America’s heritage of Christian Character is our inheritance. Will we embrace and protect our inheritance or sell it? As John Overton Choules so eloquently stated, “Before our children remove their religious connections…..before they leave the old paths of God’s Word…..before they barter their birthright for a mess of pottage…let us place in their hands the chronicle of the glorious days of the suffering Churches, and let them know that they are the sons of the men ‘of whom the world was not worthy’ and ‘whose sufferings for conscience sake’ are here monumentally recorded.” In America today, we see the fruits of this principle. We see that lawmaking is the codification of the lawmaker’s morality.
We see that God uses individual characters to forward His story. We see He uses both the Christian and the pagan for His purposes. An anonymous author once said, “Sow a thought, reap a deed. Sow a deed, reap a habit. Sow a habit, reap a character. Sow a character, reap a destiny.” This brings us to our next key principle, Conscience is the Most Sacred of All Property.
Principle #4. Conscience is the Most Sacred of All Property
Ephesians 2:10 states, “For we are his workmanship, created in Christ Jesus for good works, which God prepared beforehand so that we would walk in them.” Early Americans viewed conscience as a distinct possession and held the view that God Himself gave it to the individual. It was vital not to lose it or violate it. The early American believer was convinced that Christian conscience was valuable property—sacred property!
Webster’s 1828 dictionary defines conscience as “Internal or self-knowledge, or judgment of right and wrong; or the faculty, power or principle within us, which decides on the lawfulness or unlawfulness of our own actions and affections, and instantly approves or condemns them.”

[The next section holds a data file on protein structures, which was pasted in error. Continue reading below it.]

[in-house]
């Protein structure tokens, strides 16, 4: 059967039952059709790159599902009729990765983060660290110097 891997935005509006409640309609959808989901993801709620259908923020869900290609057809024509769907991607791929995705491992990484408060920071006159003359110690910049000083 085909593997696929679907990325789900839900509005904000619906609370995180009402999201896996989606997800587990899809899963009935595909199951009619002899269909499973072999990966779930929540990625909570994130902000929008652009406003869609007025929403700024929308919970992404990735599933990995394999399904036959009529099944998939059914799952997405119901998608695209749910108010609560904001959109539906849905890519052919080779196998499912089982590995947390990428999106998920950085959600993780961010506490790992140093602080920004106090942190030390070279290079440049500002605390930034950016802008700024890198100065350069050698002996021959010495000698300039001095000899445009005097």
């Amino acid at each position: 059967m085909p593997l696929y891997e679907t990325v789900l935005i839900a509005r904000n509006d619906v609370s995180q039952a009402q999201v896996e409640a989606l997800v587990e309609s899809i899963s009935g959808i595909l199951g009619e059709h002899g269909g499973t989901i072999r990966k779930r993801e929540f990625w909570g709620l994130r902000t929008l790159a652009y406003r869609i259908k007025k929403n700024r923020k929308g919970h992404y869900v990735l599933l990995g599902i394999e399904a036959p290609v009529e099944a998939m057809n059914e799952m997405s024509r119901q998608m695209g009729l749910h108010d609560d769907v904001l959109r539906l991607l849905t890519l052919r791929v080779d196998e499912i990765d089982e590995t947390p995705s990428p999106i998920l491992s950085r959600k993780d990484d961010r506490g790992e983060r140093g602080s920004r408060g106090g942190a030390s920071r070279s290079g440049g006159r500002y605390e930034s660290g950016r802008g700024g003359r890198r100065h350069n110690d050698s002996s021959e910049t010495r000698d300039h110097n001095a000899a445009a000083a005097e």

Property is both internal and external as the image below clearly depicts:
At Dayspring Christian Academy, our students are taught (and our teachers reflect) that Man is God’s property, and the most important property that God has given to every human being is his conscience. As long as we are good stewards of the conscience God has given each of us, we are free and have true liberty, no matter what the external conditions may be. One’s conscience is the most important property to keep undefiled and uncontrolled by anyone except the Lord Jesus Christ.
Conscience is formed by studying the Scriptures. The right of conscience (realized through Christianity) is what gives value to the individual. As did the first century Christians, we surrender our lives before we violate our conscience. With the principle of property is the necessity of stewardship of that property. Stewardship means putting to good use. In America today, we see that we have replaced individual responsibility with psychological justification. We fail to remember that government does not grant men’s rights. God does.
Catch up on the rest of this blog series on The Principle Approach (Part 1 & Part 3).
For more information about the Principle Approach, or to learn more about Dayspring Christian Academy, please contact Karol Hasting at 717-285-2000 or register for a private tour.